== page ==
FCA Senior Managers and Certification Regime – 1.0 Background
By and large, responsibility for the 2008 financial crisis has been laid at the doors of the banking sector, and in response, Parliament set up the Parliamentary Commission for Banking Standards (PCBS) with a mandate to recommend how standards in the banking sector could be improved.
PCBS identified that firms should take more responsibility for the “fit and properness” of their employees, that a better standard of conduct should exist at all levels in banks and that a new accountability framework, focused on the senior management of banks should be established.
Based on these recommendations, Parliament passed legislation in December 2013, which lead to the Financial Conduct Authority (FCA) and Prudential Regulation Authority (PRA) applying the Senior Managers and Certification Regime (SM&CR) to the banking sector. In May 2016, further legislation was passed requiring the FCA to extend the regime to all FSMA authorised firms.
With ever increasing fines being imposed on banks becoming every day news, the aim of SM&CR needed to be simple; to reduce harm to consumers and strengthen market integrity by making individuals more accountable for their conduct and competence. In essence, no longer was it going to be acceptable for a senior manager or decision maker to make ill advised decisions, or take actions that would detriment the consumer, and then hide behind the protection of their firm’s corporate umbrella when the question of accountability was raised.
SM&CR dictates where responsibility should sit and provides direction as to who should be held accountable when things go wrong, and whilst a firm can still be sanctioned by the regulator under SM&CR, the first port of call will now be the individual who holds responsibility for the area in which the issue arose.
In addition, SM&CR aims to:
- encourage a culture of staff at all levels taking responsibility for their actions, and
- make sure firms and staff clearly understand and can demonstrate where responsibility lies.
There are three key elements to the Senior Managers and Certification Regime, namely:
1. The Senior Managers Regime
Every senior manager needs to be approved by the FCA and must have a statement of responsibility, which clearly states what they are responsible and accountable for. There are some specific responsibilities that firms need to give to their senior managers, known as “prescribed responsibilities”. This is to make sure there is a senior manager accountable for the SM&CR and key conduct and prudential risks.
A senior manager must also be responsible for each of the firm’s business functions and activities, known as “overall responsibilities”.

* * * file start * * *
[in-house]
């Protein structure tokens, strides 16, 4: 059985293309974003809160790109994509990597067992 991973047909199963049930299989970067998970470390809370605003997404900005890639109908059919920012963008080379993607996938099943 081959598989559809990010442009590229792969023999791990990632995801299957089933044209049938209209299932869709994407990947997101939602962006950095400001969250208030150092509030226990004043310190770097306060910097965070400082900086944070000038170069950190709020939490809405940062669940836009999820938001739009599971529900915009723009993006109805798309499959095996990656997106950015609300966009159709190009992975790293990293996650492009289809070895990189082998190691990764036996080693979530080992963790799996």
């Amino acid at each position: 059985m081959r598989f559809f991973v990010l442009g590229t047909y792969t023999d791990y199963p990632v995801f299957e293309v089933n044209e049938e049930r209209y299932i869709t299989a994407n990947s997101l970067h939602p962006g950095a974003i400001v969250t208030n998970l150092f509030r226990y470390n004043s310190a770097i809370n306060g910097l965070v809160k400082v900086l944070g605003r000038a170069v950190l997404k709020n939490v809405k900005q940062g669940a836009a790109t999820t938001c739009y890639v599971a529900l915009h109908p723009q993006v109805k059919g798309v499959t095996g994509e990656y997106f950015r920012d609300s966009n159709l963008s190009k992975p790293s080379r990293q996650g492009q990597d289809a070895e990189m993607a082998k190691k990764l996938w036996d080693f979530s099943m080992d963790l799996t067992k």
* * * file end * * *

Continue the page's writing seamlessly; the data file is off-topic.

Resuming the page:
At least once a year a firm will need to certify to the regulator that its senior managers are suitable to do their jobs.
2. The Certification Regime
The Certification Regime applies to employees whose role means it is possible for them to cause significant harm to the firm or its customers. Such roles are known as “certification functions” and whilst such role holders do not need to be approved by the FCA, as the Senior Manager roles do, but the firms that appoint them need to check and certify that they are fit and proper to perform their role and this should be done at least once a year.
It is therefore similar to a pyramid effect, the FCA approve the Senior Managers and the Senior Managers approve the Certified Persons. The Senior Managers certify to the firm that the Certified Persons are fit and proper and in turn the firm certifies to the FCA that it’s Senior Managers are fit and proper.
3. Managers and Staff Conduct Rules
These are the high level standards of behaviour that apply to almost every employee including Senior Managers. Firms should ensure that all employees are trained in and know that the Conduct Rules apply to them. Notification must be made when someone breaches a Conduct Rule.
The Senior Managers and Certification Regime replaced the Approved Persons Regime for banks, building societies, credit unions and dual-regulated (FCA and PRA regulated) investment firms in March 2016.
The Senior Managers and Certification Regime will replace the Senior Insurance Managers Regime (SIMR) and the Revised Approved Persons Regime for insurance firms on 10th December 2018. This will include:
- Insurers and reinsurers
- The Society of Lloyd’s
- Managing Agents
- UK branches of third-country firms and European Economic Area (EEA) firms.
SM&CR will replace the Approved Persons Regime to almost every other FCA regulated firm, from very small firms those with limited permissions (including sole traders and limited permission consumer credit firms) to many of the largest global firms on 9 December 2019.
There will be three tiers under the SM&CR for this sector:
- Core: firms int his tier will have to comply with the baseline requirements.
- Enhanced: this will apply to a small number of firms whose size, complexity and potential impact on consumers or markets warrant more attention.
- Limited: this will apply to firms who already have exemptions under the Approved Persons Regime. These firms will be exempt from some baseline requirements and will typically have fewer senior management functions.
Whilst the SM&CR will apply to all firms who are currently subject to the Approved Persons Regime, it is important for firms to establish which tier they belong to. To aid in this discovery, the FCA have published a Guide to the SM&CR for solo-regulated firms. https://www.fca.org.uk/publication/policy/guide-for-fca-solo-regulated-firms.pdf